Asus M70VM-7T031C review
Manufacturers are pushing the boundaries of design more than ever before at the moment, as Asus and countless others shrink laptops to unprecedented sizes and prices in the mini-laptop wars. However, it seems that the bulk Asus removes from one end of its range is ending up in the other, specifically in laptops like the 4kg-plus M70V.
At such a weight the laptop is virtually impossible to pick up with one hand, and we also struggled to fit it in all but the largest of bags – both of which make for a real problem as far as portability goes. This is really more of a luggable desktop replacement machine than a regular portable.
So it’s too heavy to carry for long, but the laptop drains the battery a little slower than it saps your energy when on the move. Despite the huge 17in display it needs to power, it lasted just one hour and 40 minutes in our intensive test and a creditable three hours when idle. This should get you through all but the most epic of DVDs on a long journey.
And those uncomfortably wide dimensions bring some real benefits too. It may break your back carrying it up the stairs, but once you collapse you can enjoy the massive 1,920 x 1,200 resolution that lets you stack a Word document beside a website with ease. This is the sort of real estate that you normally need a desktop TFT to provide.
There’s just as much space inside the machine as there is out, too, with two identical 320GB hard disks giving well over half a terabyte of space in which to store video, audio and games. There is also a Blu-ray drive to pipe HD content to the massive, high resolution screen – fully capable of displaying the full 1080p experience, even if you don’t quite see the benefit you would on a 40in TV.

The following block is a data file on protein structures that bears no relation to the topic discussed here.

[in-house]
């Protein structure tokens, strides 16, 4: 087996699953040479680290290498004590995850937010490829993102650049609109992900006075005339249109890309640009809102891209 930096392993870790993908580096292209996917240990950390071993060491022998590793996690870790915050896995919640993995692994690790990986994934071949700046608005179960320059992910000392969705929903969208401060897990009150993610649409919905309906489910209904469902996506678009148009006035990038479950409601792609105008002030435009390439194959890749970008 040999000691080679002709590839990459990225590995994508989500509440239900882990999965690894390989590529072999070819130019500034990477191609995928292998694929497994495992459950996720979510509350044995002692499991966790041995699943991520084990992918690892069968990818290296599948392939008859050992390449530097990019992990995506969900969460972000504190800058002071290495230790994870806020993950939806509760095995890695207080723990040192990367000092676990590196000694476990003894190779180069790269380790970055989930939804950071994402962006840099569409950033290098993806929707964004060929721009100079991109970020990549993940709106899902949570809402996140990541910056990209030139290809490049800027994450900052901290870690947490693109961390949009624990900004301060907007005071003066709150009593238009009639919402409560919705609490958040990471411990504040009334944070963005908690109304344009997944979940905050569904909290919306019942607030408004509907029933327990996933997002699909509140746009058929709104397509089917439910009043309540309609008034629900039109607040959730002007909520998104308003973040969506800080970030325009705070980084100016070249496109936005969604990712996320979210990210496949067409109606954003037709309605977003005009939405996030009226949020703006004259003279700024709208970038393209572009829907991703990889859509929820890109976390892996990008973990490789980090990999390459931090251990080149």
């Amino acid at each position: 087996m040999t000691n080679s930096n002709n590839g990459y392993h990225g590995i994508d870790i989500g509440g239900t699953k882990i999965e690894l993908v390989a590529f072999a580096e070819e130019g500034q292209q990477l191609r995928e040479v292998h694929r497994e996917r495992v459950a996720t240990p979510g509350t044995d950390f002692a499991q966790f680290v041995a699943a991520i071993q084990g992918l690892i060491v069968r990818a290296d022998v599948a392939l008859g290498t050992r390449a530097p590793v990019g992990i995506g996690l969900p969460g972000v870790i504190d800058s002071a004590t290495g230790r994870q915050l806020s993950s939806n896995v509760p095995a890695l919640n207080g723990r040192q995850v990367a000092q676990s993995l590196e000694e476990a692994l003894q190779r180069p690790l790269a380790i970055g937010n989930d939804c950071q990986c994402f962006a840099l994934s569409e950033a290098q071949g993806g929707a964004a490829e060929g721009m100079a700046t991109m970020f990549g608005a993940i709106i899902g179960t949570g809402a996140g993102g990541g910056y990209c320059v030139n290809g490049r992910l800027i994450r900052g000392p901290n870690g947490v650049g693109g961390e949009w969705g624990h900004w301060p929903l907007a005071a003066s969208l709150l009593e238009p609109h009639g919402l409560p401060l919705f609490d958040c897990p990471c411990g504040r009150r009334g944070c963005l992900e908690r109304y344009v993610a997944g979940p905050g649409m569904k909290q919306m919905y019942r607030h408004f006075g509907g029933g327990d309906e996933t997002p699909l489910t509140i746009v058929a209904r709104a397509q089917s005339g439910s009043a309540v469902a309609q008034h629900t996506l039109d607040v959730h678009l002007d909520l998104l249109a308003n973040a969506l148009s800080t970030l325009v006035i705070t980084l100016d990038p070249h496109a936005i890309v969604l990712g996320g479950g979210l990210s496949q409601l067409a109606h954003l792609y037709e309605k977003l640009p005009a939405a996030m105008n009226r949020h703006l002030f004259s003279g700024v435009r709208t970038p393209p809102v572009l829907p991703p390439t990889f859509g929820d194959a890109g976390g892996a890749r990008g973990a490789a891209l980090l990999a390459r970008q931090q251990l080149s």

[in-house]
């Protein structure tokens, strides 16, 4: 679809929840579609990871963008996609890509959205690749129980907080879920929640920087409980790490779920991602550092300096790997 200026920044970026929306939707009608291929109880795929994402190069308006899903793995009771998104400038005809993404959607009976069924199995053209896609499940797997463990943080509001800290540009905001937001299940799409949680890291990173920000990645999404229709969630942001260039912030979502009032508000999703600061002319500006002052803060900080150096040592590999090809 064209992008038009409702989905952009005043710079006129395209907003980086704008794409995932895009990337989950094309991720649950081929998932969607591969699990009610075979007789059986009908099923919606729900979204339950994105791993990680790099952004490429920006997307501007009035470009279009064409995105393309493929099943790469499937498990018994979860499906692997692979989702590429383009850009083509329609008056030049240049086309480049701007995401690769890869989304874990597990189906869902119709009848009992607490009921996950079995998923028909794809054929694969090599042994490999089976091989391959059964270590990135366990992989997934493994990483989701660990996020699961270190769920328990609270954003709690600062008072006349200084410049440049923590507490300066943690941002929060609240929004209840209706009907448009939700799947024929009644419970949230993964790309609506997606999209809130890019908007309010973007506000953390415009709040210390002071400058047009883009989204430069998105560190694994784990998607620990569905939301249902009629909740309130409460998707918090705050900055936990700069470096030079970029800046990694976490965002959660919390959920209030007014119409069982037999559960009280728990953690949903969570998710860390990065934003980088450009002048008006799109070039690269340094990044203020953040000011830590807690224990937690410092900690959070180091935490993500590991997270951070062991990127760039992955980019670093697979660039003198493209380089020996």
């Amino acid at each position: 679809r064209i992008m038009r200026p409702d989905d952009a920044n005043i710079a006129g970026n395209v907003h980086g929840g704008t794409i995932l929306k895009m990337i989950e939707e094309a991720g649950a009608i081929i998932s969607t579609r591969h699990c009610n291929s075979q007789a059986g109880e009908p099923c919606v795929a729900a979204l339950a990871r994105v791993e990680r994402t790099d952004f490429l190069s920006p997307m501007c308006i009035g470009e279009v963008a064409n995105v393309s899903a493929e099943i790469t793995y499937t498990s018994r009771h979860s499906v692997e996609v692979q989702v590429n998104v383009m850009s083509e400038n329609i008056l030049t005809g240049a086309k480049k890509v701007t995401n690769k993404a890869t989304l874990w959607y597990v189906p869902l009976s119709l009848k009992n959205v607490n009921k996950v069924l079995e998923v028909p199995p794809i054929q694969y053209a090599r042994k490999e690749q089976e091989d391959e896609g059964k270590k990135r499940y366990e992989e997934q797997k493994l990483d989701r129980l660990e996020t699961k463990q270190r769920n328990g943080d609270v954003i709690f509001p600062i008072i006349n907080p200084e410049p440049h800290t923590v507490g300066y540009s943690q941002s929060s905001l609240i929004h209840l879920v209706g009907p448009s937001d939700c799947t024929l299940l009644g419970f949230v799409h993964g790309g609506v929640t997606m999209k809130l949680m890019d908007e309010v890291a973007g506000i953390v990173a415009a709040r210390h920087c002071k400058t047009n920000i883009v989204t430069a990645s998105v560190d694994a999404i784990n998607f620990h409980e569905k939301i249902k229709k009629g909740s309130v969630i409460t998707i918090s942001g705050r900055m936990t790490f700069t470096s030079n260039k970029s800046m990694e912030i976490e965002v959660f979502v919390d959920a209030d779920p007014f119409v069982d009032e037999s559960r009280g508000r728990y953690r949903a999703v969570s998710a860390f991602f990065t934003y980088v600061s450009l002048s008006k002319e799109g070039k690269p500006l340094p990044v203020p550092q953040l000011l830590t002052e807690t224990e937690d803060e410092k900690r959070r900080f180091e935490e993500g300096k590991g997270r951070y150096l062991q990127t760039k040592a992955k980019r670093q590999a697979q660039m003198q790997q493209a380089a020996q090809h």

The 41cm wide chassis is also so large that even with 35mm of wasted space on each edge, the keyboard is still comfortably full-size, and has room enough for a separate number pad. Typing on the board is comfortable, and as the wrist rest is so deep you get the sensation of typing on a desk with a recessed, built-in keyboard. What the huge notebook lacks in comfort on the move, it more than makes up for when on a desk. The only criticism was that we repeatedly hit insert when reaching for the Delete key; a real pain when word processing, although the severity of these quirks is often very personal and subjective.
A lot of excellent additional features also litter the chassis; a fingerprint reader for secure logins, a swivelling webcam that can capture in front or behind the notebook, and HDMI and eSATA ports for hooking up HD cameras, external displays and storage.
The sound produced by the notebook is impressive, too, helped by the inclusion of two separate Altec Lansing tweeters above the keyboard and a small sub-woofer on the bottom of the case. It can’t rival a standalone set of speakers in volume, but can easily fill a small room with music and watching films is equally satisfying.
Perhaps the most interesting thing about the notebook, though, is that it’s one of the first we’ve seen to conform to Intel’s new Centrino 2 platform (along with the Sony VAIO VGN-SR19XN). This fifth iteration of the company’s platform specifies that energy-efficient 45nm Penryn processors be used, alongside a specific Intel draft-n Wi-Fi chip. It’s a step more evolutionary than revolutionary, but more can be read about Centrino 2 here.
On first inspection, the Asus compares well to our A-Listed enthusiast notebook, the Dell XPS M1730. But Asus informs us that the 2.53GHz T9400 processor present in our sample won’t be in UK models – instead we’ll be getting the bottom-end P8400, running at 2.26GHz. It’s not the end of the world in terms of speed – the M70 won’t score the 1.29 this sample achieved, but you can still expect something above 1.1 from the P8400, which is faster than the 1.06 of the Dell.